RFSD Closing Session Statement

I represent workers and on behalf of the Regional Civil society Engagement Mechanism we commend UNECE for bringing civil society to this forum. Dialogue with and partnerships with civil society is essential for governments to achieve development progress in line with SDG commitments.

The world wealth grew 3 mes in the last twenty years, but a small percentage have benefited from this growth. Inequalities are the main concern of all civil society, regardless of group or regional perspectives. Speakers have recognised this means that many are being left behind.

Inequalities are a threat to sustainable growth, social cohesion and inclusion. Inequalities affect those specifically discriminated against because of their age, gender, disability, ethnicity, sexual orientation, location and social class. Compliance with SDGs are key to reduce them. And we were happy to have heard understanding of the need to tackle inequality es in order to achieve economic and social progress and that national development plans are being reorientated with the SDGs. We were very happy to hear your commitment to gender equality. We look forward to your voluntary national reports with detail of how these commitments are being realised and monitored nationally.

We believe that full compliance with international obligations is precondition for any of the SDGs. Regretfully, some governments that report SDG achievements fail to ensure respect of economic, cultural and social rights. We, unionists, face this everyday, with workers rights, freedom of association, social protection provisions, being violated in our region. Human rights activists are targets of in midation, repressions and criminal proceedings. Democratic space is shrinking.

We call to build and support independent and effective National Human Rights Institutions in compliance with the Paris Principles to serve as bridge-builders between state authorities and civil society; to support them in accessing and influencing law and policymaking processes and to ensure that the latiers are inclusive and effectively addressing all people across the life course in societies. Private sector actors, multi-nationals, must respect human

rights, also within supply chains. The governments must make them accountable for what they bring to the world. There is no one too big to touch.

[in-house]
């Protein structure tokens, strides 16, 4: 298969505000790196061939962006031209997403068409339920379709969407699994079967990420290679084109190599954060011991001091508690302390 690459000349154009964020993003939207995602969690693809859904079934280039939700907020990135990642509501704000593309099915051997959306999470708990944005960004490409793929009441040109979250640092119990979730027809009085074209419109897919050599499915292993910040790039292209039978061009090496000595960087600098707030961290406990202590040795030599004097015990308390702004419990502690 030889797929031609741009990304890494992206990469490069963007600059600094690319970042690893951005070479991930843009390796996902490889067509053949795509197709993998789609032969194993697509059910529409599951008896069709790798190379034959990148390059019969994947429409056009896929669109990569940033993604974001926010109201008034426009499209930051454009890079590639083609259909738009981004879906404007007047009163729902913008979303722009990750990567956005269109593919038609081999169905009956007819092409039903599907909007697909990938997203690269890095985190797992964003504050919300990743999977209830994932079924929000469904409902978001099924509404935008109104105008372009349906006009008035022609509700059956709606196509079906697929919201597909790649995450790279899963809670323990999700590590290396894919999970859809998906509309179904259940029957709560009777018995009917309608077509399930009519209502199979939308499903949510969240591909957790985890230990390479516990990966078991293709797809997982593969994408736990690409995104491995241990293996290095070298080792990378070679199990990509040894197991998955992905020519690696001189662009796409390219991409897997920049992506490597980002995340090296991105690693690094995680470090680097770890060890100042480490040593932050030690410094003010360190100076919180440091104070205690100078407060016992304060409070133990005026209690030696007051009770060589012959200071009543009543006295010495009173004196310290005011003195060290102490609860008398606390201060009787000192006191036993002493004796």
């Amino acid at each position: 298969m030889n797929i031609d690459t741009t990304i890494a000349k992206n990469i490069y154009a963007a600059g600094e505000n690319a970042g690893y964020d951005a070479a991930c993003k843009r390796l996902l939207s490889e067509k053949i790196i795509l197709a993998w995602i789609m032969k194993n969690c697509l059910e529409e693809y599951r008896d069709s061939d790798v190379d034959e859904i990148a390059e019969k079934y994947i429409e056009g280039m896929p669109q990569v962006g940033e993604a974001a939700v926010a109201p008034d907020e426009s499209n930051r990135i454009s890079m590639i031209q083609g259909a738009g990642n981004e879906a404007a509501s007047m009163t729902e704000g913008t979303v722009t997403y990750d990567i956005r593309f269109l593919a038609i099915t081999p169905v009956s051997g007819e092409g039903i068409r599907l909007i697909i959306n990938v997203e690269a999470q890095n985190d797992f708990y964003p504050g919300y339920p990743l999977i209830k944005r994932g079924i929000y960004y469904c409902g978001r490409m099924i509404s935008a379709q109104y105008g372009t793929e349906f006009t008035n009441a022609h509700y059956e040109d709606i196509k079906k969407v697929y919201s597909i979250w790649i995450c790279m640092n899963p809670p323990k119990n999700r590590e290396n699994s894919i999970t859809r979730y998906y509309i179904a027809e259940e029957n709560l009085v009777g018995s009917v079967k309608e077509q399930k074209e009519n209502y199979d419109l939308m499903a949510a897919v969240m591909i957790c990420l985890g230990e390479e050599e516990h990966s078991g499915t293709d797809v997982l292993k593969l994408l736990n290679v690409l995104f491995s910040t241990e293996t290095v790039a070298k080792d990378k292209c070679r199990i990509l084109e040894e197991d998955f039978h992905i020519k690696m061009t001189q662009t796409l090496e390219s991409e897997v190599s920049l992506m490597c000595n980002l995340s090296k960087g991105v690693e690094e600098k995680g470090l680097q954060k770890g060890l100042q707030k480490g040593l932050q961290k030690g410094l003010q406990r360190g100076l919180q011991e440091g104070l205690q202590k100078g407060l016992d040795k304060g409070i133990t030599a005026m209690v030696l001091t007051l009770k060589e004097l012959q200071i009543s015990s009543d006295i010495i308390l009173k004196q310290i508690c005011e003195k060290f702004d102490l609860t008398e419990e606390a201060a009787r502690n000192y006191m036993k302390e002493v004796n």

We urge the governments to take responsibility for what today brings to the future of people, societies and planet. Children march in the streets unified in a climate plea to those who can make their future bright or who can just leave them behind, hiding in irresponsibility, as ten years ago when financial greed destroyed well-being and perspectives of millions. It can not be repeated, or we will leave scorched earth to our children

Just Transi on is critical in this process, premised on an inclusive approach that brings together workers, communities, business and governments in dialogue towards concrete steps needed for climate friendly cities and that protect our forests and green spaces, that support sustainable economies and sustainable consumption.

Technological progress necessitates development of adequate regulatory civil, industrial and employment policies. All workers, regardless of their recruitment status, must be guaranteed respect of their rights, minimum living wages, health and safety at work, control over working hours and job security, comprehensive social protection, and we urge for Universal labour guarantee.

Addressing women’s double burden of work and care across the life course is critical to close the gender gaps, including through recognition of unpaid care work, social protection and adequate pensions and gender-balanced parental leave. Social protection, quality public services and education are investments in people, equal chances, inclusiveness, fairness and sustainability of our societies. Governments need to design and implement pro-employment macroeconomic strategies supported by progressive trade, industrial, and infrastructure policies, including investments in skills and lifelong learning, equality and the care economy. Civil society is ready to partner in innovative ways to ensure this happens.